The Archbishop of Los Angeles said he “welcomes” an executive order signed Wednesday by President Trump, and called on Congress to act on immigration reform.
President Donald Trump signed an executive order on Wednesday titled “Affording Congress an Opportunity to Address Family Separation,” intended to end the practice of separating children from their parents at the U.S. border, while maintaining the Trump Administration’s “zero tolerance” policy illegal entry into the United States.
The executive order said that detained families will be held together, “where appropriate and consistent with law and available resources.”
In a tweet Wednesday afternoon, Archbishop José Gomez of Los Angeles, Vice-President of the bishops’ conference, said “I welcome the President’s executive order ending the cruel family separation policy. Now Congress needs to act on immigration. With my brother (bishops) @USCCB, I am disappointed about the bills the House will vote on tomorrow.”
“We need a bipartisan bill like the #USAAct that provides a clear path to citizenship for #Dreamers and secures our borders. And we need it now,” Gomez added in a subsequent tweet.
The executive order laid the blame for family separation on Congress for its “failure to act” as well as court orders that “have put the Administration in the position of separating alien families to effectively enforce the law.”
“The Secretary of Homeland Security (Secretary), shall, to the extent permitted by law and subject to the availability of appropriations, maintain custody of alien families during the pendency of any criminal improper entry or immigration proceedings involving their members,” the order reads.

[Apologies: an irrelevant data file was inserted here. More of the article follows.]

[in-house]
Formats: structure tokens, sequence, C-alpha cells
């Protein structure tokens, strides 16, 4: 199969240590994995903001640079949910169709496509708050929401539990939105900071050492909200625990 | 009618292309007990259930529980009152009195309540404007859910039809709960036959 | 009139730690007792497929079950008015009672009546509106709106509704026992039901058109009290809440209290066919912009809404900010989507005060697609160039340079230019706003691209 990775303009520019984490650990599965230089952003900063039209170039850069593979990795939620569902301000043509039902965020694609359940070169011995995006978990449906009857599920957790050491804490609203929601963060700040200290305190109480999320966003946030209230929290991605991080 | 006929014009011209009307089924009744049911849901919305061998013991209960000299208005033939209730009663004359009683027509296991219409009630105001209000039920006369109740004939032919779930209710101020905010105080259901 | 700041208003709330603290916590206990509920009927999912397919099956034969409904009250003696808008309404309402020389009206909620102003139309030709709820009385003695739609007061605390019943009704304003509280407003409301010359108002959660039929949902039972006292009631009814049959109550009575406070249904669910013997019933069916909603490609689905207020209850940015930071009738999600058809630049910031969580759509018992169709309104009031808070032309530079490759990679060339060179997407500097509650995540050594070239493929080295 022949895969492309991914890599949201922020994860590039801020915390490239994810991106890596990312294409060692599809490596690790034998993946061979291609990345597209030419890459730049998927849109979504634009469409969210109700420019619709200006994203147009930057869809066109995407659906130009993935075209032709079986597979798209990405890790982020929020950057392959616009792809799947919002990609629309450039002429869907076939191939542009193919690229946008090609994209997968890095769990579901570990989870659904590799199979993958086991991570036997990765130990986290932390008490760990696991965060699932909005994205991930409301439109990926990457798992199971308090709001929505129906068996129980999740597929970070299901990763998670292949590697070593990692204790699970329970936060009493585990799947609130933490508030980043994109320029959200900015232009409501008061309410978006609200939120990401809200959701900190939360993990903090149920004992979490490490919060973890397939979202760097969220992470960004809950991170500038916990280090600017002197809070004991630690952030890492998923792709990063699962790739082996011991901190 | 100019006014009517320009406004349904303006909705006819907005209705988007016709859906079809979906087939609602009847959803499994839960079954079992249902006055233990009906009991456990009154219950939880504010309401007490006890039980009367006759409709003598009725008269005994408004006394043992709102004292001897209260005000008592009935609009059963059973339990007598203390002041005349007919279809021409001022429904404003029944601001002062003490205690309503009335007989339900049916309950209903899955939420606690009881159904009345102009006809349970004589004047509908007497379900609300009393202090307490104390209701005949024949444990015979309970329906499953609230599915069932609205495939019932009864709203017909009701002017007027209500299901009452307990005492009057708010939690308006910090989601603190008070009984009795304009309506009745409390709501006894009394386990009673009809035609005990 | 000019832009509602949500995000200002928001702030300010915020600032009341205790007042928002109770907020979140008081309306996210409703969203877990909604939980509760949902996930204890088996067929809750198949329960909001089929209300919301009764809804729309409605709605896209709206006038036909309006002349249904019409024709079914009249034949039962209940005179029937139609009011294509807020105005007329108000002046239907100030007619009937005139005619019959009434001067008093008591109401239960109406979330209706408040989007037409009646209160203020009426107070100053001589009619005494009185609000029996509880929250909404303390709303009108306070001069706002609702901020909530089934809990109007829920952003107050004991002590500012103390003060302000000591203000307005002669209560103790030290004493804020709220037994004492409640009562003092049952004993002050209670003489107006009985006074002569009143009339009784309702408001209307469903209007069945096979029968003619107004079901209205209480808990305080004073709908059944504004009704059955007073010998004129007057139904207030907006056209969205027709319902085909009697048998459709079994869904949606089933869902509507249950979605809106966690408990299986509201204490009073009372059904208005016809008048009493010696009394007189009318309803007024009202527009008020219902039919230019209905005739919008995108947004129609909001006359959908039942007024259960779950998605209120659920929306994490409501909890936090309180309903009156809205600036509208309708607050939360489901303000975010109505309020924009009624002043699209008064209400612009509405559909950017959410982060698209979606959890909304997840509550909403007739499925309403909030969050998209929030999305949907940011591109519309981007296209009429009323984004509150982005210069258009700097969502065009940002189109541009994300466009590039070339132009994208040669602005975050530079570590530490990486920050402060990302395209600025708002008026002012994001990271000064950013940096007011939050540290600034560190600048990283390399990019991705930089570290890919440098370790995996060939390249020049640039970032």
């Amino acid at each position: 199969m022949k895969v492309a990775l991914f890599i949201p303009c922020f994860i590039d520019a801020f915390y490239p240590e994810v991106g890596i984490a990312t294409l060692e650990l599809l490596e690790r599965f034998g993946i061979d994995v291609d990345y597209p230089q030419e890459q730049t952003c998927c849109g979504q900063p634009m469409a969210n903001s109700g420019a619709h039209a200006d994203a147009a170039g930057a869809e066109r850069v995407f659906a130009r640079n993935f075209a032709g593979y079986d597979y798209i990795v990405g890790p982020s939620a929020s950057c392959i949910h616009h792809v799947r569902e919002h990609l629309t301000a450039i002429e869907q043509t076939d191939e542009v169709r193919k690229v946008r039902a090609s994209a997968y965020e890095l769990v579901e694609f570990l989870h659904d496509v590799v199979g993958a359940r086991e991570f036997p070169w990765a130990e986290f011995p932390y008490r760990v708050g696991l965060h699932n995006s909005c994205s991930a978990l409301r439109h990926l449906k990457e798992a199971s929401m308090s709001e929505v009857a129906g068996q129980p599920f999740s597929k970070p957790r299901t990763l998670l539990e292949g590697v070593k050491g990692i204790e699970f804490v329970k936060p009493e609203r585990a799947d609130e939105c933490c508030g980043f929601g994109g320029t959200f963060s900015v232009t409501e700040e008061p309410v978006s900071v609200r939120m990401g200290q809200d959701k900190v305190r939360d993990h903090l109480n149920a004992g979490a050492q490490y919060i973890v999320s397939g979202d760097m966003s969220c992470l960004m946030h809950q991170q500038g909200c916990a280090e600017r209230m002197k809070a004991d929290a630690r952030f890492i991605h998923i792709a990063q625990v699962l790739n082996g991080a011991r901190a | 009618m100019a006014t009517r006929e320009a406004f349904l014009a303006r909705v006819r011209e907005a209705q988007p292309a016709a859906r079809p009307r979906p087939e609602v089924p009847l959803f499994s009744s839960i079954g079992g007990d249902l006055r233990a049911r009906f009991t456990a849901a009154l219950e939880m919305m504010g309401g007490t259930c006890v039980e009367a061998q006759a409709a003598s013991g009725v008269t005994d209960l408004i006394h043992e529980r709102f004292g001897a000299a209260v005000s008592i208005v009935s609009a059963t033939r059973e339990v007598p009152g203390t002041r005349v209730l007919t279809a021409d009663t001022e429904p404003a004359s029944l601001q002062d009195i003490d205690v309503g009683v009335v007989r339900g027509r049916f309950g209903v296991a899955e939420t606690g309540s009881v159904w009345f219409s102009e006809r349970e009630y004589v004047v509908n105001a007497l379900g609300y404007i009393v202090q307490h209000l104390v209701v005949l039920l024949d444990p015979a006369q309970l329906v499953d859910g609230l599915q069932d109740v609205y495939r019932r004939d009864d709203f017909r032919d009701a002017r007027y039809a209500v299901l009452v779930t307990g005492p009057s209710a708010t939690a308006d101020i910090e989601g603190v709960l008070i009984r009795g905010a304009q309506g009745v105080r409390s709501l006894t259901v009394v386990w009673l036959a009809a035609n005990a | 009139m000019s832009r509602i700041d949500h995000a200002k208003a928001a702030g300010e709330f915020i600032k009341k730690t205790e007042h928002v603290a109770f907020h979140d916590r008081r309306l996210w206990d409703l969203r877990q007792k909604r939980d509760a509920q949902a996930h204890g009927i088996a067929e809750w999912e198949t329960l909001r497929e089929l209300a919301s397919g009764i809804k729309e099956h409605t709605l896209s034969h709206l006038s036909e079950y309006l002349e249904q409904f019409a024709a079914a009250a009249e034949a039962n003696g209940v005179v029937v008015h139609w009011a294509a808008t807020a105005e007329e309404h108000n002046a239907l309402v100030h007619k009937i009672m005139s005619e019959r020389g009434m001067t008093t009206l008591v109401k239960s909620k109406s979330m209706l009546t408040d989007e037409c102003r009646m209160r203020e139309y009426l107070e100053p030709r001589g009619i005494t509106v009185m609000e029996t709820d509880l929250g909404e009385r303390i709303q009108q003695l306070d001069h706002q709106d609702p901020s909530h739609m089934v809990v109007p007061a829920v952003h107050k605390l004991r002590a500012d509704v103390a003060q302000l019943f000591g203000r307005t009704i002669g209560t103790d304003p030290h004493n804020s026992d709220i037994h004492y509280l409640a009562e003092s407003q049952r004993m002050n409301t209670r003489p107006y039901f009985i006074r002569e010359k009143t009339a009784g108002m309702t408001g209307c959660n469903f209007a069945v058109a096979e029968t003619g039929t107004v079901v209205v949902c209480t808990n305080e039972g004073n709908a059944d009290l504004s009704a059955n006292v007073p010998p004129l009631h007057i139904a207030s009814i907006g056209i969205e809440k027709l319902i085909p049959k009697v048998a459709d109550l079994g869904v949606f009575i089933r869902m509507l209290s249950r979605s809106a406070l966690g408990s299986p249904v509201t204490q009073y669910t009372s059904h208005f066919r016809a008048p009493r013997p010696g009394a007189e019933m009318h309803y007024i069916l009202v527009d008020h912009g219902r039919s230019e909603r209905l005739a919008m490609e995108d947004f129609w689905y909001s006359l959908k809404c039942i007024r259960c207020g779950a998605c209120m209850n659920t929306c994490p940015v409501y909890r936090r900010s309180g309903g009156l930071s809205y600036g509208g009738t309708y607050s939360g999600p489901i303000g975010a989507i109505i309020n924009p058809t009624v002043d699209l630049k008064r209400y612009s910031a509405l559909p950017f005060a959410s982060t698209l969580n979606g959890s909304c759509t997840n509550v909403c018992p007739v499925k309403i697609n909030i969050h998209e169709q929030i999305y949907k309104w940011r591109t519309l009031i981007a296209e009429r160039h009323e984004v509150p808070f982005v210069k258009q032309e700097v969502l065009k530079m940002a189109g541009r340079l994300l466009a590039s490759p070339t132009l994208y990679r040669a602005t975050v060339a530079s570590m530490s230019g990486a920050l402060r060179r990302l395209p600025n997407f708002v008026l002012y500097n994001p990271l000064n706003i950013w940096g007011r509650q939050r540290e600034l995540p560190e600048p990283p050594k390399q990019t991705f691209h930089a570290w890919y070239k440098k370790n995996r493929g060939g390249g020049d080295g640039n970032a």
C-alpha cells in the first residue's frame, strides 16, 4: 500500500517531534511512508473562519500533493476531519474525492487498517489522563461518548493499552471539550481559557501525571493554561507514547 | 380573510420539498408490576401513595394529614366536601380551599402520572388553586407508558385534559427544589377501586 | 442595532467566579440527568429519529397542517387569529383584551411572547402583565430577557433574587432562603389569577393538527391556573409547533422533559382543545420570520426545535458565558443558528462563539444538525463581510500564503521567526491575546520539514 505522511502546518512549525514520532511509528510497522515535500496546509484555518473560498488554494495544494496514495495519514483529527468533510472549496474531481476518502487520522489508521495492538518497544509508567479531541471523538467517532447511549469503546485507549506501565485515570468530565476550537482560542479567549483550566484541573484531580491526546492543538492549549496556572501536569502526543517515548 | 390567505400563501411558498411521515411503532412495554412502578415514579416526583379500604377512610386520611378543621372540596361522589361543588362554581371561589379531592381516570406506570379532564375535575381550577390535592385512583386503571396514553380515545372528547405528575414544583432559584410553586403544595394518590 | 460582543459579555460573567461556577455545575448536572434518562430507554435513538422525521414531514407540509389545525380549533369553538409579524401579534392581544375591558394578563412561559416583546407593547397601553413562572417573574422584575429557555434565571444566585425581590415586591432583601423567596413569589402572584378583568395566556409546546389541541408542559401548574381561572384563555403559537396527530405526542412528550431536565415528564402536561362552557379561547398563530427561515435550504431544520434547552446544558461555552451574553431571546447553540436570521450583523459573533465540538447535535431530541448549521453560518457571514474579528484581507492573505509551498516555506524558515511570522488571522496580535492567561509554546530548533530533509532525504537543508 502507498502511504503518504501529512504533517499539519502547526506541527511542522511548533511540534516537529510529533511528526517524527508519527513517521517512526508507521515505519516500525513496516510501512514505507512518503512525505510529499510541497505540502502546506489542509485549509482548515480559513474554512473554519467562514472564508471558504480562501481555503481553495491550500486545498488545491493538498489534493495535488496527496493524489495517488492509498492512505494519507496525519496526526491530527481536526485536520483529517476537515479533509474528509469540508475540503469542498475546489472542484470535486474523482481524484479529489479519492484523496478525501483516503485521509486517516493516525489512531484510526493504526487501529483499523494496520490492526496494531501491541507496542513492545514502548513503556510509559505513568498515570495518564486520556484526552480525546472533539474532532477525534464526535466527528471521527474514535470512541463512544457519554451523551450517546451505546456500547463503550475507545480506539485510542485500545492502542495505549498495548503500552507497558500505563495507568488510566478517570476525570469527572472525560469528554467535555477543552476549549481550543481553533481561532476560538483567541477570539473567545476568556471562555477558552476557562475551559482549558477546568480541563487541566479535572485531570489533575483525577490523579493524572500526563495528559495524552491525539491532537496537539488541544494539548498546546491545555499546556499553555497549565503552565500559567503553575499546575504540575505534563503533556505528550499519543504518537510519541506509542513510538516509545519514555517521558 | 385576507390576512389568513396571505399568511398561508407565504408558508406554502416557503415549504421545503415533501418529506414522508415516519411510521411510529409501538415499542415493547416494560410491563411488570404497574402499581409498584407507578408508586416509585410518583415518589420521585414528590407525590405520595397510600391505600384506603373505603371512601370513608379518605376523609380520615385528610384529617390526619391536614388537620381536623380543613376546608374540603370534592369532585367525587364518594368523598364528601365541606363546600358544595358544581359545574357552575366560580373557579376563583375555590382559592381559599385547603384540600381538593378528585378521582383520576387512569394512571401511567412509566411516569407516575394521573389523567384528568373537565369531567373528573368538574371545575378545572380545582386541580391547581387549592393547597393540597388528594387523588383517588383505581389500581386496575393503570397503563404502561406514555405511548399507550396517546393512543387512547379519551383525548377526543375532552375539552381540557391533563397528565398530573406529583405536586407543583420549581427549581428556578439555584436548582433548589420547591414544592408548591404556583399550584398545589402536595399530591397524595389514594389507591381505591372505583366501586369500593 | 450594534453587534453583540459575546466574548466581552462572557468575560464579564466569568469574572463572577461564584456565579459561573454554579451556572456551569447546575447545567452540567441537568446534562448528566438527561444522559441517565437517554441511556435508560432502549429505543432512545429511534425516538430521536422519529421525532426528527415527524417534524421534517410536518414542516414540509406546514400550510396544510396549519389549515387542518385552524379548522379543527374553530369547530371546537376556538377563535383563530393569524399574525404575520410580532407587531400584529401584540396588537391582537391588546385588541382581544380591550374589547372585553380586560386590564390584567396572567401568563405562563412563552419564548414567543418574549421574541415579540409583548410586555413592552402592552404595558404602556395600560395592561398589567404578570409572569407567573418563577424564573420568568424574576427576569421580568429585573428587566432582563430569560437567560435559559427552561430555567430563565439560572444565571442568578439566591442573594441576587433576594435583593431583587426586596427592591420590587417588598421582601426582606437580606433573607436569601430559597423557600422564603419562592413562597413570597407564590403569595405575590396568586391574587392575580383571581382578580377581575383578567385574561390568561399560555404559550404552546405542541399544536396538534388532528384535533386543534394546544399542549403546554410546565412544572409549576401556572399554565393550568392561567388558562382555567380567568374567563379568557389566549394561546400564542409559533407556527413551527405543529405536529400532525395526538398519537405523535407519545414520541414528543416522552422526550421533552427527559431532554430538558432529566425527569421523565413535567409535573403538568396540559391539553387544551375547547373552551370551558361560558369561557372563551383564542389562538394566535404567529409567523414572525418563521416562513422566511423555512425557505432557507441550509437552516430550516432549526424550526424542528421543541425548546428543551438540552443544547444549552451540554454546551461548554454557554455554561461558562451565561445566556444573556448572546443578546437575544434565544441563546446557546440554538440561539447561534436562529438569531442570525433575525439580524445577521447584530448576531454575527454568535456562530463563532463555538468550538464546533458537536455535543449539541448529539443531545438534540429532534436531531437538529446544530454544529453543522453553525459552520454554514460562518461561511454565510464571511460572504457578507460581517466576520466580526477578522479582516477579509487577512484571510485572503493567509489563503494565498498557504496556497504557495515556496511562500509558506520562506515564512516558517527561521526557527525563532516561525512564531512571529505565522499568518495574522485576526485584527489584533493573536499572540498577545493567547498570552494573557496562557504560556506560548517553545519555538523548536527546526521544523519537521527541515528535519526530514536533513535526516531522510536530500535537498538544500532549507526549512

Minor children are not currently permitted in detention facilities where adults are held. This new executive order calls for the Secretary of Defense to provide the Secretary of Homeland Security with existing facilities that can be used to house a family unit. If these facilities do not exist, they will be constructed.
The 1997 Flores consent decree limits the amount of time that undocumented immigrant children can be held by the federal government, whether they crossed the border with relatives or by themselves. In Wednesday’s executive order, the attorney general was instructed to “promptly file a request” with the U.S. District Court for the Central District of California to modify this agreement. With the requested modifications, undocumented immigrant families would be able to be detained together during criminal proceedings.
The Attorney General was also ordered to prioritize any cases involving a detained family.
The US bishops’ conference did not respond to a request for comment by deadline. The conference, as well as individual bishops, have been vocal in opposition to family separation at the border.
Speaking at the signing, President Trump said he “didn’t like the sight or the feeling of families being separated,” and that “it's a problem that's gone on for many years, as you know, through many administrations.”
“So we're keeping families together, and this will solve that problem,” said Trump.
“At the same time, we are keeping a very powerful border and it continues to be a zero-tolerance. We have zero tolerance for people that enter our country illegally.”